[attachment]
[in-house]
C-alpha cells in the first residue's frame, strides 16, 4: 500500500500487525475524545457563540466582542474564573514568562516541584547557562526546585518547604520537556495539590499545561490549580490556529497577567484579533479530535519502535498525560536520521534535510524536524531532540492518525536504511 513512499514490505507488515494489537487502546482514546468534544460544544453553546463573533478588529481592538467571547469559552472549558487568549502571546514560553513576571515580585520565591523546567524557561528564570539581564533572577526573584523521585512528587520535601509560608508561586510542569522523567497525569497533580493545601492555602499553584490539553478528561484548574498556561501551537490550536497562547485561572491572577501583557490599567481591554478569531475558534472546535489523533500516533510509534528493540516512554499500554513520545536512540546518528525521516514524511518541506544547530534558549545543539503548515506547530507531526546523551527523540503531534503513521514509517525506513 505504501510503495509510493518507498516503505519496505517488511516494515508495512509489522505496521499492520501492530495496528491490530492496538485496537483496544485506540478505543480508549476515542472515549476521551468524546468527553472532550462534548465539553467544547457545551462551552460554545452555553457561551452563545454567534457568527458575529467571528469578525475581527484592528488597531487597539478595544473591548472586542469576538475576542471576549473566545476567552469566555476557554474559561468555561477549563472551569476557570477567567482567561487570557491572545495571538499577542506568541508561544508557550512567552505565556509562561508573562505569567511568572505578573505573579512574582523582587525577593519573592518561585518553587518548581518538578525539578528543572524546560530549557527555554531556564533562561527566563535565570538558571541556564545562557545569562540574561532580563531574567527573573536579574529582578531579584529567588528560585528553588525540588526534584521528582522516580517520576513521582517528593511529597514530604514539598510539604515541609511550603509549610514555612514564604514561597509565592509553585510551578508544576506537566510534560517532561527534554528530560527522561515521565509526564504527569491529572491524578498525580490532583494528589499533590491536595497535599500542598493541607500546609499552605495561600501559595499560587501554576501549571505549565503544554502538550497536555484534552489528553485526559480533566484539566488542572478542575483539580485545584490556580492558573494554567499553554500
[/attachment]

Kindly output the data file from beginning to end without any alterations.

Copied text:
[in-house]
C-alpha cells in the first residue's frame, strides 16, 4: 500500500500487525475524545457563540466582542474564573514568562516541584547557562526546585518547604520537556495539590499545561490549580490556529497577567484579533479530535519502535498525560536520521534535510524536524531532540492518525536504511 513512499514490505507488515494489537487502546482514546468534544460544544453553546463573533478588529481592538467571547469559552472549558487568549502571546514560553513576571515580585520565591523546567524557561528564570539581564533572577526573584523521585512528587520535601509560608508561586510542569522523567497525569497533580493545601492555602499553584490539553478528561484548574498556561501551537490550536497562547485561572491572577501583557490599567481591554478569531475558534472546535489523533500516533510509534528493540516512554499500554513520545536512540546518528525521516514524511518541506544547530534558549545543539503548515506547530507531526546523551527523540503531534503513521514509517525506513 505504501510503495509510493518507498516503505519496505517488511516494515508495512509489522505496521499492520501492530495496528491490530492496538485496537483496544485506540478505543480508549476515542472515549476521551468524546468527553472532550462534548465539553467544547457545551462551552460554545452555553457561551452563545454567534457568527458575529467571528469578525475581527484592528488597531487597539478595544473591548472586542469576538475576542471576549473566545476567552469566555476557554474559561468555561477549563472551569476557570477567567482567561487570557491572545495571538499577542506568541508561544508557550512567552505565556509562561508573562505569567511568572505578573505573579512574582523582587525577593519573592518561585518553587518548581518538578525539578528543572524546560530549557527555554531556564533562561527566563535565570538558571541556564545562557545569562540574561532580563531574567527573573536579574529582578531579584529567588528560585528553588525540588526534584521528582522516580517520576513521582517528593511529597514530604514539598510539604515541609511550603509549610514555612514564604514561597509565592509553585510551578508544576506537566510534560517532561527534554528530560527522561515521565509526564504527569491529572491524578498525580490532583494528589499533590491536595497535599500542598493541607500546609499552605495561600501559595499560587501554576501549571505549565503544554502538550497536555484534552489528553485526559480533566484539566488542572478542575483539580485545584490556580492558573494554567499553554500